A lot of PR firms tend to specialize in something. Diversity has been important to you since you started your company. Why is that?
MEADE: I think I got that mindset from one of my early boss- es. I started in the music business working in a branch office firm—learning how everything works, from retail to radio and all that good groovy stuff before getting moved to a national office, which is where more of the marketing and publicity took place. Kind of the second tier of things, but I grew up around music and sports. So I would be reading Creem Magazine, surfing magazines, and skate magazines. To me it made sense in my mind that everything tied together. Your hangout spots are about music and culture and lifestyle. Then I moved to New York and I was working mainly with hip-hop music. That was an exciting time for me, being up at the Apollo with Busta Rhymes and doing photo shoots with those guys. So after working at MCA Records and getting my job at Elektra [Records], my boss at the time said, “you can’t just work hip-hop music. We don’t break down bands according to genre. You work everything.” At first I was like, “but I just want to do hip-hop.” And she told me, “you’re not going to do much if that’s the case.” That’s how it’s been for me ever since. For my team now, the surf and skate world works with the Ben Harpers. It’s great.
You’ve kind of evolved with the industry. Where do you see things going?
MEADE: To me, public relations has never been just about what’s in the magazine. It’s about what you’re creating around it. It’s building a lifestyle. You can’t just go to a magazine or media outlet and say, “write about my band or feature my athlete.” You have to read the magazine and know their culture and know how your client fits into it. Not a lot of publicists do that anymore. It’s not fair to the client. Press is getting on the phone with an editor, having conversations, emailing them to discuss their edit calendars and seeing what makes sense for everyone. You can’t just jam things through. I don’t believe in doing things that way. It’s not good business. Artists and entertainers have to realize that good public relations is about the long-term.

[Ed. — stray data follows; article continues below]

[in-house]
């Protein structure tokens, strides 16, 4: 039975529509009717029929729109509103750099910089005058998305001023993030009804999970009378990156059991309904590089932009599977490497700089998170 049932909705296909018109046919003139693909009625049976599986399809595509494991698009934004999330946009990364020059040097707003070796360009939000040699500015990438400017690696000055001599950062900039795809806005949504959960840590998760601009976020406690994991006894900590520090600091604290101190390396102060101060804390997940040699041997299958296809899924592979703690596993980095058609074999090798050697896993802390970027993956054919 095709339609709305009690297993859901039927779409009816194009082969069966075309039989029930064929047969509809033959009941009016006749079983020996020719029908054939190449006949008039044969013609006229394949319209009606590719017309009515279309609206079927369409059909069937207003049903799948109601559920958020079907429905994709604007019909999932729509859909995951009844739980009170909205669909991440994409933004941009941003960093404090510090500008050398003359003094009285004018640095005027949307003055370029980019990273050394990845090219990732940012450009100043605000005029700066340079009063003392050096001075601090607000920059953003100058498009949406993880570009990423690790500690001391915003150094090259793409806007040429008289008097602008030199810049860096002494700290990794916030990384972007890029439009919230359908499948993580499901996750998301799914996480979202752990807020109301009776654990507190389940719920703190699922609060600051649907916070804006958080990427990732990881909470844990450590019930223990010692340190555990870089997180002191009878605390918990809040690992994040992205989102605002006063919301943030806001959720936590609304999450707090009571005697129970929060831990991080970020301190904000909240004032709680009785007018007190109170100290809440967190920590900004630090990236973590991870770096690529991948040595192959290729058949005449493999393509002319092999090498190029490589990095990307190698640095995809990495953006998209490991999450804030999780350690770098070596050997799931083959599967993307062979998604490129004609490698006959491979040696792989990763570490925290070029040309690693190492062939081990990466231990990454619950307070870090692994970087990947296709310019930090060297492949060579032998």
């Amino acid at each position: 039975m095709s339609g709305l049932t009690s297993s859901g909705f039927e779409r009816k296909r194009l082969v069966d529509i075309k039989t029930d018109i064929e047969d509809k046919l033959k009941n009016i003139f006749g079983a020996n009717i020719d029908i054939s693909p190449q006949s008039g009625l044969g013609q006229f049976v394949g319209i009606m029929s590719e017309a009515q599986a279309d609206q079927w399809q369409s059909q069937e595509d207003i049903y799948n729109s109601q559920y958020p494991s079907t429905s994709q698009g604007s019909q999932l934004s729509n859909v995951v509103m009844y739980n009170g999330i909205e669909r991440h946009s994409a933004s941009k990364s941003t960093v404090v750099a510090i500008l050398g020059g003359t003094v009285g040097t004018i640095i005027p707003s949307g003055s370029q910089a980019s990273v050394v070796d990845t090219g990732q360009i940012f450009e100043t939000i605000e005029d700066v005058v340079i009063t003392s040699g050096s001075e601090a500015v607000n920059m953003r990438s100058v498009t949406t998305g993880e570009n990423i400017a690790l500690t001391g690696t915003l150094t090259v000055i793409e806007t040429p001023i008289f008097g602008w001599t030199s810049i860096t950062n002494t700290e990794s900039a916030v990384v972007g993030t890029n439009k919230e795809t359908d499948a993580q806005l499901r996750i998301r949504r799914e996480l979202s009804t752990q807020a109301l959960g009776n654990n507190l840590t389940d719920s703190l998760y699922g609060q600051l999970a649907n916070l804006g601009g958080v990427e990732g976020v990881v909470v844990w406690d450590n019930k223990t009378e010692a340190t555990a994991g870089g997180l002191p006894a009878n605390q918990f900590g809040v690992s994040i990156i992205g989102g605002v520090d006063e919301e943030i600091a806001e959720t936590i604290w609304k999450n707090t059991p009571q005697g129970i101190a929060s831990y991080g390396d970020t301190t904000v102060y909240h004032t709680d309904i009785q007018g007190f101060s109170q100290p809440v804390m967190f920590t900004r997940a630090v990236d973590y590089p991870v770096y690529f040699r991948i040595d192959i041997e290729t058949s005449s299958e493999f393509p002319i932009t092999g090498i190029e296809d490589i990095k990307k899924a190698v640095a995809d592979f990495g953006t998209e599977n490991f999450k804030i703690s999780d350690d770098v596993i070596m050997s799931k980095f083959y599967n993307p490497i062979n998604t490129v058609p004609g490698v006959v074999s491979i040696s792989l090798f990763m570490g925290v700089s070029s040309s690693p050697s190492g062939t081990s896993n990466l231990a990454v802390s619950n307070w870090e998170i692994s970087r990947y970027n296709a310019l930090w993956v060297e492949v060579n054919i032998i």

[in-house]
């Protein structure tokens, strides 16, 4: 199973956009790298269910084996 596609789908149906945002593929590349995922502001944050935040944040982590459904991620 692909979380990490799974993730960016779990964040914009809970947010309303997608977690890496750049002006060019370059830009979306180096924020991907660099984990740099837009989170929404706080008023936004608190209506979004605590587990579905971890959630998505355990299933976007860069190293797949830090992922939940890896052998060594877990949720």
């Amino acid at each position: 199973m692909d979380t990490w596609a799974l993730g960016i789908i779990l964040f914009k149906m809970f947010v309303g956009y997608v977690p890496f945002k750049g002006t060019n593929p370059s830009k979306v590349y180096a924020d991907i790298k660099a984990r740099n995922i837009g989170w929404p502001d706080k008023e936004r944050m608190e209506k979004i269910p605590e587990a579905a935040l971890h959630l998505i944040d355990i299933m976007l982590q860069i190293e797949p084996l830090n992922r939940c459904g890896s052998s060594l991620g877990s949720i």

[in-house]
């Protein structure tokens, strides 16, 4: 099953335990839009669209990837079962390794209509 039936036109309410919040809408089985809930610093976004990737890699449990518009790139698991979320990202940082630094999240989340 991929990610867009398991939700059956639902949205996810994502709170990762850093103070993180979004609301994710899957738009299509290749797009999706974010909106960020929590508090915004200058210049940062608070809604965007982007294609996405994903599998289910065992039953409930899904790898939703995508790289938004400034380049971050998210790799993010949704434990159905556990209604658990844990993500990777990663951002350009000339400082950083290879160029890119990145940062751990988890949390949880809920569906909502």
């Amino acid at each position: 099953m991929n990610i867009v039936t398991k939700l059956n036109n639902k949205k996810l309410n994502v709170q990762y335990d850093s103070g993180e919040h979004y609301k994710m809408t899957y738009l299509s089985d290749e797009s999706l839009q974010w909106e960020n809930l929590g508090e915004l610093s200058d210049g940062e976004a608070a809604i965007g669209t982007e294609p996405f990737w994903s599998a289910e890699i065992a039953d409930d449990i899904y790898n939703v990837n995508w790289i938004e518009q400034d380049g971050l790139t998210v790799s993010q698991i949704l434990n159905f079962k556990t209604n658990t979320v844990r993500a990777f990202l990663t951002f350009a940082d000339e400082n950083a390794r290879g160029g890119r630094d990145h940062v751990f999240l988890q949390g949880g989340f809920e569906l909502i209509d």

What happens when a client wants the short-term fix?
MEADE: I don’t work with them if they do...When I chose to leave Elektra, I opted to work independently and I’ve held that standard since then. Sometimes it’s not a lot of fun when the clients aren’t coming in but you kind of have to hold your ground and know that good things are going to come if you just do the right thing. We actually have a client base that gets along. They all like each other and they work together. So I think it pays off.
Read the entire discussion on in the new issue of VARIANCE, page 56.